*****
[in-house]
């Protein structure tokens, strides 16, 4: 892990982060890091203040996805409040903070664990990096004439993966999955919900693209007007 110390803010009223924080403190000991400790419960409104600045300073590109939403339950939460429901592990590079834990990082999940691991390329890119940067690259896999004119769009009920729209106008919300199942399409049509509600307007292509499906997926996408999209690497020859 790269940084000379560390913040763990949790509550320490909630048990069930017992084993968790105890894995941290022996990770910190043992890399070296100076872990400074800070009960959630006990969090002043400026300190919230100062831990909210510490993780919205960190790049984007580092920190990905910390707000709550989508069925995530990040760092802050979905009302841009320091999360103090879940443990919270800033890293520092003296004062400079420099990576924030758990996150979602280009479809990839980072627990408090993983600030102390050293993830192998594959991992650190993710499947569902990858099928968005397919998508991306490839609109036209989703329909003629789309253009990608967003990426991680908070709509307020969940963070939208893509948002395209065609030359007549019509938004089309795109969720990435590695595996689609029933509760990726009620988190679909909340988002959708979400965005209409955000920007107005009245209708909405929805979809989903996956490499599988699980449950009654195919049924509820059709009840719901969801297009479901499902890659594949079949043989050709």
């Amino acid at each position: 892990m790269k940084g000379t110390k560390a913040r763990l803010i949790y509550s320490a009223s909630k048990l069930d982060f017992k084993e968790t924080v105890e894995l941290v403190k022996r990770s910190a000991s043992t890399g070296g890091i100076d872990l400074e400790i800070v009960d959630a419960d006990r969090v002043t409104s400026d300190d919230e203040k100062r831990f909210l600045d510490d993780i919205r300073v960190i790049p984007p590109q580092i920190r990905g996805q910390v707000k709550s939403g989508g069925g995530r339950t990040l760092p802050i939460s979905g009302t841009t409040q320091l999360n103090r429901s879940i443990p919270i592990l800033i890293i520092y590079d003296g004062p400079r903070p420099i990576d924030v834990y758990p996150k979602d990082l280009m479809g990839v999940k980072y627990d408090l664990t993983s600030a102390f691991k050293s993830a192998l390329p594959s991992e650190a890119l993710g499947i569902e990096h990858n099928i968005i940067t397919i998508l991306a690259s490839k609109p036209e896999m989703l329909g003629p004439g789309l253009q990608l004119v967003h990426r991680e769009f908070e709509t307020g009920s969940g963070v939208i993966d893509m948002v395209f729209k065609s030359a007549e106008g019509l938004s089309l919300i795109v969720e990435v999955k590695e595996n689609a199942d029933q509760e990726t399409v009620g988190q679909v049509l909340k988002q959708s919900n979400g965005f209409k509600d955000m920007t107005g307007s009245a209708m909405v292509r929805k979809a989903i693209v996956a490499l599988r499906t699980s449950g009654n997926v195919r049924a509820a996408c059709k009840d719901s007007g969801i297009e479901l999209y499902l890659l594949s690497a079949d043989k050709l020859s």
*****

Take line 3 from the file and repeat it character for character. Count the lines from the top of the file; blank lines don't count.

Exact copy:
């Amino acid at each position: 892990m790269k940084g000379t110390k560390a913040r763990l803010i949790y509550s320490a009223s909630k048990l069930d982060f017992k084993e968790t924080v105890e894995l941290v403190k022996r990770s910190a000991s043992t890399g070296g890091i100076d872990l400074e400790i800070v009960d959630a419960d006990r969090v002043t409104s400026d300190d919230e203040k100062r831990f909210l600045d510490d993780i919205r300073v960190i790049p984007p590109q580092i920190r990905g996805q910390v707000k709550s939403g989508g069925g995530r339950t990040l760092p802050i939460s979905g009302t841009t409040q320091l999360n103090r429901s879940i443990p919270i592990l800033i890293i520092y590079d003296g004062p400079r903070p420099i990576d924030v834990y758990p996150k979602d990082l280009m479809g990839v999940k980072y627990d408090l664990t993983s600030a102390f691991k050293s993830a192998l390329p594959s991992e650190a890119l993710g499947i569902e990096h990858n099928i968005i940067t397919i998508l991306a690259s490839k609109p036209e896999m989703l329909g003629p004439g789309l253009q990608l004119v967003h990426r991680e769009f908070e709509t307020g009920s969940g963070v939208i993966d893509m948002v395209f729209k065609s030359a007549e106008g019509l938004s089309l919300i795109v969720e990435v999955k590695e595996n689609a199942d029933q509760e990726t399409v009620g988190q679909v049509l909340k988002q959708s919900n979400g965005f209409k509600d955000m920007t107005g307007s009245a209708m909405v292509r929805k979809a989903i693209v996956a490499l599988r499906t699980s449950g009654n997926v195919r049924a509820a996408c059709k009840d719901s007007g969801i297009e479901l999209y499902l890659l594949s690497a079949d043989k050709l020859s």